Hundreds of Rhode Islanders come together to call for an end to migrant concentration camps
Around 500 people gathered on the south lawn of the Rhode Island State House to hold an illuminated vigil for all those held in United States detention camps and to “bring light to the darkness” of the abusive policies and human rights violations of the Trump Administration. Similar protests were held in nearly 800 locations across the world.
The Reverend Dr Donnie Anderson began a moment of “total and complete silence” during which she asked the crowd to do two thing. “Whether you pray or whether you think on, or whatever your practice is, let us focus or thoughts and intentions on those people who are suffering tonight in cages. Those people who are suffering in the triangle because their lives are so destroyed by other people, and then, let’s ask ourselves the question: What are we going to do? … What will we do in response?”
The local vigil was organized by David Veliz, Rodrigo Pimentel and Bridget Eileen and sponsored by Progreso Latino, the Working Families Party, and the Rhode Island State Council of Churches, with support from The Womxn Project, Rhode Island NOW, the Rhode Island Democratic Party Women’s Caucus, and Indivisible RI.
Preceding the moment of silence there was a slate of speakers, beginning with some words from organizer David Veliz, who said, “We cannot stand idle or silent as human rights violations are perpetuated against immigrants at the border and detention facilities.”
“The trauma that my family experienced is something that no family should ever have to go through,” said Lilian Calderon. Calderon was an undocumented immigrant brought to the United States at the age of three. In 2018, Calderon was jailed by United States Immigration and Customs Enforcement (ICE) as she was working through the process of adjusting her immigration status. She languished in prison for almost a month as her husband and two children are United States citizens were left alone. “I can personally attest to how physically and mentally damaging detention centers are… As an adult, many things were hard to comprehend, so the fact that many children are going through the same thing I went through is appalling…”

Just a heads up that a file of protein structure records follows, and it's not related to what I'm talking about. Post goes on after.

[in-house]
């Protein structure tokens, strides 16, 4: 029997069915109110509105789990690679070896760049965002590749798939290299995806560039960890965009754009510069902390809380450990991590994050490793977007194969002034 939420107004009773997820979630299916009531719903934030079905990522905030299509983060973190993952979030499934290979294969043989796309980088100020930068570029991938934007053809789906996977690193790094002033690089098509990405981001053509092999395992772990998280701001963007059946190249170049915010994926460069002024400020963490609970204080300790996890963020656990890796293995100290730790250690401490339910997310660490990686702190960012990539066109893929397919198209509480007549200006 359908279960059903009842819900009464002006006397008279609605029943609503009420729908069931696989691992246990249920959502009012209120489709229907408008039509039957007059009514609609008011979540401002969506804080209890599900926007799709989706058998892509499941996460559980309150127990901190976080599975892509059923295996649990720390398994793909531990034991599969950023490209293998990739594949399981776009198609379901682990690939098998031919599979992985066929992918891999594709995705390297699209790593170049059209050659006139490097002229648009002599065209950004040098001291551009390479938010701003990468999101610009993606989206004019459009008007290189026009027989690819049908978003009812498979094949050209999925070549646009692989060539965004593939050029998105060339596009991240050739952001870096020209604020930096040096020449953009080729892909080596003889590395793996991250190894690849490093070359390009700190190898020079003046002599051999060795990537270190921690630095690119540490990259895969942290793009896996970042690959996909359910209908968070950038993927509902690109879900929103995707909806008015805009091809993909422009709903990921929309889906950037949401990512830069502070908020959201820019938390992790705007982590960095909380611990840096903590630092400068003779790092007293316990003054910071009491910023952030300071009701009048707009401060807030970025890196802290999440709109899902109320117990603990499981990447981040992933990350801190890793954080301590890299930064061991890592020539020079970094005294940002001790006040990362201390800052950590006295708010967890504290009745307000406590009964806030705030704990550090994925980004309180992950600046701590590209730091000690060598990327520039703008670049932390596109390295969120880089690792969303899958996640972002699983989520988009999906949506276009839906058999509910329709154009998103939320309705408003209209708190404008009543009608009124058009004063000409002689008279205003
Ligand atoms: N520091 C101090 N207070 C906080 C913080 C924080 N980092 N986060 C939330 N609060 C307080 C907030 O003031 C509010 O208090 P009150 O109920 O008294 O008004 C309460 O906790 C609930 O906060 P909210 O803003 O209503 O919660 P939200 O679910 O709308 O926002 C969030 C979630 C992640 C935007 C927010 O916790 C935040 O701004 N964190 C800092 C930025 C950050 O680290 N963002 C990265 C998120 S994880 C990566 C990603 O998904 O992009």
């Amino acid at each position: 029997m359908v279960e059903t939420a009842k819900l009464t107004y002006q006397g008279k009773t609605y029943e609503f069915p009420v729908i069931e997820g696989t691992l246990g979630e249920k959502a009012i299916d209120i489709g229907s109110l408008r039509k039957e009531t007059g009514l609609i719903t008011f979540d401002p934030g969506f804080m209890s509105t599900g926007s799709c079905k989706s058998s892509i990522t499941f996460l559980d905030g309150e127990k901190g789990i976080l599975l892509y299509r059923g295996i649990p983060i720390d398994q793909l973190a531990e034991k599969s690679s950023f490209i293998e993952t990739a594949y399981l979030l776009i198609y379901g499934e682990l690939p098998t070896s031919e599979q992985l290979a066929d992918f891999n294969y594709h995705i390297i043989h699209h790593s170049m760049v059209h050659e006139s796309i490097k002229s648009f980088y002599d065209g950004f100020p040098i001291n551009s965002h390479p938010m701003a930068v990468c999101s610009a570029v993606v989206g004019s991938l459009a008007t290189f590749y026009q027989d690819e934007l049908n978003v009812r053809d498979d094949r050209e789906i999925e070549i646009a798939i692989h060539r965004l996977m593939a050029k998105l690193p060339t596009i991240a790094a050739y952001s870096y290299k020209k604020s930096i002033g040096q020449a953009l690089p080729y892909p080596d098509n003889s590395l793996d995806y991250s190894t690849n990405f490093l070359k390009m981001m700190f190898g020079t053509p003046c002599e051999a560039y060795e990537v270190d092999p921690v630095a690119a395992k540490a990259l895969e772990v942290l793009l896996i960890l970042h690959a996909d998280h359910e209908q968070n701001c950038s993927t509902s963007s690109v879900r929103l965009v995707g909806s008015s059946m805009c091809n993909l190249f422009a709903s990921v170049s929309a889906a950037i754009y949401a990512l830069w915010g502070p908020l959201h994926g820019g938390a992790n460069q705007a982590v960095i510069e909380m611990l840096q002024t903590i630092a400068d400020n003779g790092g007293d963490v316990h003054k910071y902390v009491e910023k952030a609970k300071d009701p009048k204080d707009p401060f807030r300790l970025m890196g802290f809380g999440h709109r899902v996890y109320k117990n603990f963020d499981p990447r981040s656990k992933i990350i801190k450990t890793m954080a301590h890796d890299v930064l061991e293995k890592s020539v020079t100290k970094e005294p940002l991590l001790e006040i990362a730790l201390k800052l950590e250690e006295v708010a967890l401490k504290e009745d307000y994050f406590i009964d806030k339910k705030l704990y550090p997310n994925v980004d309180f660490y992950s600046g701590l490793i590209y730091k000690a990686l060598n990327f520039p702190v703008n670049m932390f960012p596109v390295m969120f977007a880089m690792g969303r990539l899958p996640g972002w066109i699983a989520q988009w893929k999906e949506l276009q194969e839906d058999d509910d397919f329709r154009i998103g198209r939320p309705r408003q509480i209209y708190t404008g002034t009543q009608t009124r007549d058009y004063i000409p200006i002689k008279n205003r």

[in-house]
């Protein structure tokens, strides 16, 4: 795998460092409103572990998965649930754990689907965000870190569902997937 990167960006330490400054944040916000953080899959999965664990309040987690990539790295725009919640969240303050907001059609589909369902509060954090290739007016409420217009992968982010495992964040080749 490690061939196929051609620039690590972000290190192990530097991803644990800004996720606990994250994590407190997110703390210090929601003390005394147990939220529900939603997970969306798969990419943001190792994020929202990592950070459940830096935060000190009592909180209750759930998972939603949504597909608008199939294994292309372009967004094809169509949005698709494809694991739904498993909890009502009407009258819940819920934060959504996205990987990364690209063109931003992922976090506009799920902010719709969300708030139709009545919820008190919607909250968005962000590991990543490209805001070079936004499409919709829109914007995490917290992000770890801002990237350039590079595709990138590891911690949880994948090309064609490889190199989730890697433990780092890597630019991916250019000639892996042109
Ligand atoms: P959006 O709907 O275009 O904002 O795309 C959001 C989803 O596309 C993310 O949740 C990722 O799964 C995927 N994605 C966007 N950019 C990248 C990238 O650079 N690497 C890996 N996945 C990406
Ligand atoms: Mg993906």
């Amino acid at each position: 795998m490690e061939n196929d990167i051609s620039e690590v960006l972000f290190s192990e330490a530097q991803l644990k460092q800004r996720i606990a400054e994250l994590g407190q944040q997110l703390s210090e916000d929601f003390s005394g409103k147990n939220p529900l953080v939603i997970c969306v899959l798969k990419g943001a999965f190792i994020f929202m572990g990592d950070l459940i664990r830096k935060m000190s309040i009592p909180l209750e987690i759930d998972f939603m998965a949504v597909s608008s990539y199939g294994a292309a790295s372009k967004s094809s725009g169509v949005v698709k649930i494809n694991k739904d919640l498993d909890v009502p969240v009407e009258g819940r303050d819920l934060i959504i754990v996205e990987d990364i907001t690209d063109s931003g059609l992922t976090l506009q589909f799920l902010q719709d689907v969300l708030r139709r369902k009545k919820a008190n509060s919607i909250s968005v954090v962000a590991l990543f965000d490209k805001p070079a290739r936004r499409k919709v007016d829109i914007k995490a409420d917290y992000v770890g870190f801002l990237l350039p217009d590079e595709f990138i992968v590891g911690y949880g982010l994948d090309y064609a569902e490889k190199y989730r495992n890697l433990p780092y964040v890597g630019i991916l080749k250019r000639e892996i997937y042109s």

“All Rhode Island community members that are taken are taken away from Rhode Island, because Rhode Island does not have a detention center that can hold Rhode Island residents,” said Arely Diaz, organizer with AMOR (Alliance to Mobilize Our Resistance). “That means that families and loved ones are forced to go visit them in places in Massachusetts … or New Hampshire, which is even further away. This creates an extreme burden for people…
“This is something that has been happening for years,” continued Diaz. “It’s not new. This didn’t start in 2016. It definitely has gotten much worse, much more present and in our faces,” but, “and we can go all the way back, to give you all a mini history lesson, to the 90s, when Mr Bill Clinton signed immigration reform that allowed local law enforcement to serve as deputized immigration agents…”
“I am a first generation Cambodian-American resident and I am here today to shed light on the plights and struggles that face my community,” said Charles Chhor from PrYSM (Providence Youth Student Movement). “Deportation isn’t anything new for PrYSM and the larger Southeast Asian community … We continue to face systematic oppression that keeps our communities disenfranchised … PrYSM is continuing our efforts to organize Southeast Asian residents to combat the Administration’s attempts to deport our community…
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“Lastly I want to say: Breathe Fire, and Fuck ICE!”
“Don’t let the lies and distortions about immigrants prevent you from seeing the dehumanizing treatment of the country towards immigrants,” said Aniece Germain, one of the co-founders of Hope and Change for Haiti. “This is not the United States of America. The United States has always been known as the country of liberty and freedom. That’s the way we learn about the United States in developing countries…”